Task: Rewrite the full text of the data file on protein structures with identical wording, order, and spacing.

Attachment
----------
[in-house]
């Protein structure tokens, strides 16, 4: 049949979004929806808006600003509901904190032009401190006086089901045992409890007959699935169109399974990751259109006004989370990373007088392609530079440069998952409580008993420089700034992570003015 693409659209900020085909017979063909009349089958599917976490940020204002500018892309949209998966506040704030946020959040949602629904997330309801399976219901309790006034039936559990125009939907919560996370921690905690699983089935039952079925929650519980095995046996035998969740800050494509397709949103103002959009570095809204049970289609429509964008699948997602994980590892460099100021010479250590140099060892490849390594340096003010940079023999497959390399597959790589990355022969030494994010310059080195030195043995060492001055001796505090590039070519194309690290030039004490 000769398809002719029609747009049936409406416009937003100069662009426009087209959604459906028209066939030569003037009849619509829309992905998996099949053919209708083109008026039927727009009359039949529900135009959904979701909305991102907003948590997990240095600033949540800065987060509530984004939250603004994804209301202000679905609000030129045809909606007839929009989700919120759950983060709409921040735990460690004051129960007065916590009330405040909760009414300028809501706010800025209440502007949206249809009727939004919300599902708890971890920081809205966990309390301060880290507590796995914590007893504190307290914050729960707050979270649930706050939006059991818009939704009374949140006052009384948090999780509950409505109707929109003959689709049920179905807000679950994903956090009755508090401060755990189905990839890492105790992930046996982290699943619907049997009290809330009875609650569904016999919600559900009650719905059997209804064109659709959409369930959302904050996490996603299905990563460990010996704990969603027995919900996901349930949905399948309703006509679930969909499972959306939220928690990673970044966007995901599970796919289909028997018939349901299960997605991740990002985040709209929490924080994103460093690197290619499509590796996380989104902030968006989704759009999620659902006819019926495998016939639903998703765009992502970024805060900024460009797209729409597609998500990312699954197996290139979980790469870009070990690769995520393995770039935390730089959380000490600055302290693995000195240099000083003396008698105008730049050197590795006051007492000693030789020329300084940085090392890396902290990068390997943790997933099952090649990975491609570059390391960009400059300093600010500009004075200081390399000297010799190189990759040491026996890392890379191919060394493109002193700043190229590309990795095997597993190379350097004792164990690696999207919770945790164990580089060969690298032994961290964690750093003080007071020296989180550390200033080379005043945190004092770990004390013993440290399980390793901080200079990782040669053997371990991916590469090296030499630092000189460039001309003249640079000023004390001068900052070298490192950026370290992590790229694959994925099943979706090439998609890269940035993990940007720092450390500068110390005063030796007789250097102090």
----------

[in-house]
């Protein structure tokens, strides 16, 4: 049949979004929806808006600003509901904190032009401190006086089901045992409890007959699935169109399974990751259109006004989370990373007088392609530079440069998952409580008993420089700034992570003015 693409659209900020085909017979063909009349089958599917976490940020204002500018892309949209998966506040704030946020959040949602629904997330309801399976219901309790006034039936559990125009939907919560996370921690905690699983089935039952079925929650519980095995046996035998969740800050494509397709949103103002959009570095809204049970289609429509964008699948997602994980590892460099100021010479250590140099060892490849390594340096003010940079023999497959390399597959790589990355022969030494994010310059080195030195043995060492001055001796505090590039070519194309690290030039004490 000769398809002719029609747009049936409406416009937003100069662009426009087209959604459906028209066939030569003037009849619509829309992905998996099949053919209708083109008026039927727009009359039949529900135009959904979701909305991102907003948590997990240095600033949540800065987060509530984004939250603004994804209301202000679905609000030129045809909606007839929009989700919120759950983060709409921040735990460690004051129960007065916590009330405040909760009414300028809501706010800025209440502007949206249809009727939004919300599902708890971890920081809205966990309390301060880290507590796995914590007893504190307290914050729960707050979270649930706050939006059991818009939704009374949140006052009384948090999780509950409505109707929109003959689709049920179905807000679950994903956090009755508090401060755990189905990839890492105790992930046996982290699943619907049997009290809330009875609650569904016999919600559900009650719905059997209804064109659709959409369930959302904050996490996603299905990563460990010996704990969603027995919900996901349930949905399948309703006509679930969909499972959306939220928690990673970044966007995901599970796919289909028997018939349901299960997605991740990002985040709209929490924080994103460093690197290619499509590796996380989104902030968006989704759009999620659902006819019926495998016939639903998703765009992502970024805060900024460009797209729409597609998500990312699954197996290139979980790469870009070990690769995520393995770039935390730089959380000490600055302290693995000195240099000083003396008698105008730049050197590795006051007492000693030789020329300084940085090392890396902290990068390997943790997933099952090649990975491609570059390391960009400059300093600010500009004075200081390399000297010799190189990759040491026996890392890379191919060394493109002193700043190229590309990795095997597993190379350097004792164990690696999207919770945790164990580089060969690298032994961290964690750093003080007071020296989180550390200033080379005043945190004092770990004390013993440290399980390793901080200079990782040669053997371990991916590469090296030499630092000189460039001309003249640079000023004390001068900052070298490192950026370290992590790229694959994925099943979706090439998609890269940035993990940007720092450390500068110390005063030796007789250097102090």